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A walk through the protocol stack

A project log for DRM-114

DEFCON 27 SAO project

Nick SayerNick Sayer 04/24/2019 at 05:590 Comments

While it's not as rich as IP, you can still describe the DRM-114 optical protocol as a stack. Let's go through all the layers.

Physical layer

Of course, the physical layer is infrared light. The IR LED has a peak wavelength of 950 nm, and the receiver has it's peak sensitivity centered there too. The receiver is configured to output a "0" bit whenever it sees a 36 kHz IR square wave. It requires a minimum of 6 cycles to reliably detect a 0 bit. This means we could use a bit rate of 6 kilobaud, but I decided to make it 4800 baud "just because."

Data link layer

The framing is asynchronous serial 8N1 at 4800 baud - again, with the 0 bits being represented as 36 kHz pulses and 1 bits being no IR at all. With this signaling, the output of the detector will be the actual decoded serial data stream the controller's UART will be looking for.

Packet layer

Data packets start with the two-character sequence DLE STX. This frame start sequence is followed by all of the bytes of the frame until the end. If the DLE character is seen organically in the packet data, it is transmitted twice. After the last byte of the frame, the two-character sequence DLE ETX is sent. A frame can be a maximum size of 192 bytes (not including the start, end or DLE "escape" characters).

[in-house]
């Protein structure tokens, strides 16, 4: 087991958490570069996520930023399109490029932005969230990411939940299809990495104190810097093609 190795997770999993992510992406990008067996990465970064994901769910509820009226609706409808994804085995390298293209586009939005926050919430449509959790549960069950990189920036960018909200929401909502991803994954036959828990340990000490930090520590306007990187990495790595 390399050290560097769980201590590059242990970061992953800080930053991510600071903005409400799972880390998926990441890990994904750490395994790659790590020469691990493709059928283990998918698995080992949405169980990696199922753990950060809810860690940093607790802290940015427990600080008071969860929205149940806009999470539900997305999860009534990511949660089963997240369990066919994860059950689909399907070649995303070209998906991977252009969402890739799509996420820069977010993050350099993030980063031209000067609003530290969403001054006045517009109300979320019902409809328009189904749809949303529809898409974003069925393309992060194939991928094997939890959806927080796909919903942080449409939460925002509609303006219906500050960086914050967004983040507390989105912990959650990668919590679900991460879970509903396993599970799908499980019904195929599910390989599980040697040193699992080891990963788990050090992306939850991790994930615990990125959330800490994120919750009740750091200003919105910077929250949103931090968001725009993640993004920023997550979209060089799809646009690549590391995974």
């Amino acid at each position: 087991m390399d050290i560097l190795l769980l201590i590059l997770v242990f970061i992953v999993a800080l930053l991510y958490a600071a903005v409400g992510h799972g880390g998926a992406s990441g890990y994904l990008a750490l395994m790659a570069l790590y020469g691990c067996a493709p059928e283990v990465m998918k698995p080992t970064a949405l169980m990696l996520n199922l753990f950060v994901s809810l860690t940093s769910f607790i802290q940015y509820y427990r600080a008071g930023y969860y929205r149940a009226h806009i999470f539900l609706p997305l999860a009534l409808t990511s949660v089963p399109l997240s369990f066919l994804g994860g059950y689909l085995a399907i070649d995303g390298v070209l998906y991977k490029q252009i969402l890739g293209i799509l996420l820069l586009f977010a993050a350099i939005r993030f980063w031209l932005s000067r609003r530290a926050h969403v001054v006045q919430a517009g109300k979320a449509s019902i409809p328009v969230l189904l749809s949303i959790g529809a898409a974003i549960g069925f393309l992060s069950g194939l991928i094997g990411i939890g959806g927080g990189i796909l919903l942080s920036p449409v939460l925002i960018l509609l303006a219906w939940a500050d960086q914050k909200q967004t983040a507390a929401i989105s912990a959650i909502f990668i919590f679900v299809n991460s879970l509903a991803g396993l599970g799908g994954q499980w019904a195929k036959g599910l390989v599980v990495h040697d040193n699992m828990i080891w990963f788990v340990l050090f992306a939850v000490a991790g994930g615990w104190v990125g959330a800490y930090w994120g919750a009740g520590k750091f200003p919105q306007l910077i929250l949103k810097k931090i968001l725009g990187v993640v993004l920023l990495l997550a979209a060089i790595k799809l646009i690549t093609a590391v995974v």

Crypto layer

A packet consists of 16 bytes of protected AES-128 key, followed by 16 bytes of IV and the ciphertext. The key is unprotected and is used with the IV and AES OFB mode to decrypt the ciphertext. The result is the plaintext message preceded by a 16 byte AES-CMAC over the plaintext using the same key as was used to decrypt the message. If the CMAC doesn't match the expected value, the message is discarded.

Network layer

Messages start with a single byte of message type, followed by the null-terminated name of the sender. Message types are 0 for broadcast message, 1 for directed message, 2 for broadcast attention and 3 for directed attention. If the message is directed, then the null-terminated source is followed by a null-terminated destination name. If the message is not an attention message, then the null-terminated message text is appended.

That's it. The only part of the protocol that's undocumented is the key protection method. And I have no objection to anyone forking the source and supplying their own key protection method to make a working clone system, so long as their key protection method does not interoperate with DRM-114.

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